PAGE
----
The reality of existence for the people in this category is that their continued presence here is in danger, but they’re not the “illegal aliens” Trump has been talking about. So if we take Donald Trump’s claims at face value, then no matter how we parse things like “immediately” or “we’ll make a determination”, we still must conclude that he has either lied about how many people he will deport, or who he will deport.

So, which is it?

If you’re asking this question, you haven’t yet caught on to the way that Trump operates, because the answer is: “Neither. Both. Whatever. You tell me.” You can believe whatever you want to believe out of his statement. If you need to believe that his immigration policy will be in some way fair and judicious, you can believe that the number was an off-the-cuff estimate and of course he’s going to be sticking to the group he said he would. If you’re in favor of indiscriminate mass deportations, you can believe he singled out specific groups of offenders to sell people on the number.

And if you honestly don’t care about anything except the fact that Donald Trump is president and he’s going to kick some behind and make America great again, you’ll believe whatever part of the statement it’s convenient to believe, when it’s convenient to believe it.

Donald Trump said he’ll deport 2 to 3 million people, and that they’ll be bad people, drug dealers and gang members. What will happen is he’ll deport as many people as he can, as he can get away with, and as he thinks he needs to in order to maintain (or better yet, grow) his power.

He’ll do so guided by confidantes who have the explicit goal of making America whiter.

Every obstacle in his path, from simple logistics to the actual rule of law and requirements of due process, will be blamed for his failures and used to generate grassroots support and political capital for removing such obstacles to his rule.

And as doors are kicked in and kids ripped from parents arms and people are shoved in the backs of vans, as civil liberties are curtailed and human rights are abused and due process denied, people will be saying, “like it or not, he did what he said he was going to do, and that’s something” and “well, they’re all drug dealers and gang members and rapists, right?”

And while he does this, he will continue to lie the way that he has: not making the rookie error of trying to shape a single, consistent narrative, but saying things that allow different crowds of listeners to take the message they want, the message they need to hear.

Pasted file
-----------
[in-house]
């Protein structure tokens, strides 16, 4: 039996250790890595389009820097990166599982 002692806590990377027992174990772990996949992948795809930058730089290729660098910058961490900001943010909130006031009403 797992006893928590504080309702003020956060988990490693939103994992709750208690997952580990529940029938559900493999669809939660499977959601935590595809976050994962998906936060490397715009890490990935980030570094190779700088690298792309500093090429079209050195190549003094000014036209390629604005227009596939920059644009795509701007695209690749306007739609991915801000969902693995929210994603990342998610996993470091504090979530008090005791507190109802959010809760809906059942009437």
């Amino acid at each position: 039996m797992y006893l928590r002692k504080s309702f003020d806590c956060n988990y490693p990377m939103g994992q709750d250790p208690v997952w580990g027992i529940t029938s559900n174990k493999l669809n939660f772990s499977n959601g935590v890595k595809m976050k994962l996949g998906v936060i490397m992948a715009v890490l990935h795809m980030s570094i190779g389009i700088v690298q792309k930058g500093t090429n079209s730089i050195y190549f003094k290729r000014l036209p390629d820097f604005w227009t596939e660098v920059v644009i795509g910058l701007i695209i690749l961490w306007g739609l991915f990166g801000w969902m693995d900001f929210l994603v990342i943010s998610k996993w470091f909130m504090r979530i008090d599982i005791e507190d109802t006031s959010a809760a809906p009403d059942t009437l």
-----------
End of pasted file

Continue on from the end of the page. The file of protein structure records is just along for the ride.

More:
It’s the same tactic, fundamentally, as his choice of appointing a steady establishment Republican like Reince Priebus to be his symbolically important Chief of Staff but picking white supremacist Steve Bannon to be his less official but more influential Chief Strategist. Those who want to shore up the institutions of democracy or the interests of the Republican Party can see the Priebus pick as a solid commitment to continuity and tradition, while those who want to see a real power grab or burn it all down see Bannon as their man in the right place at the right time. And those who are most concerned with the idea that everybody can get along and the nation can heal see the two picks collectively as an attempt at unity.

A sentiment commonly attributed to another American president is that you can fool all of the people some of the time, and some of the people all of the time, but you can’t fool all of the people all of the time. Well, in the “post-truth” era he’s helped to usher in, Donald Trump is sure giving it the old college try.

Even if he fails, he’s found his “some of the people” and he’s making considerable hay out of fooling them all of the time.

Author’s Note: Crowdfunditry is crowd-funded punditry. I am an independent voice without a corporate editorial filter, giving you analysis on what’s happening in the country as it’s happening. If you find it insightful or helpful, please help support my work and spread the link. When I get $200 in a week, I’ll keep publishing. If not, I’ll have to turn my energy elsewhere to make a living in Trump’s America.

Please direct media queries to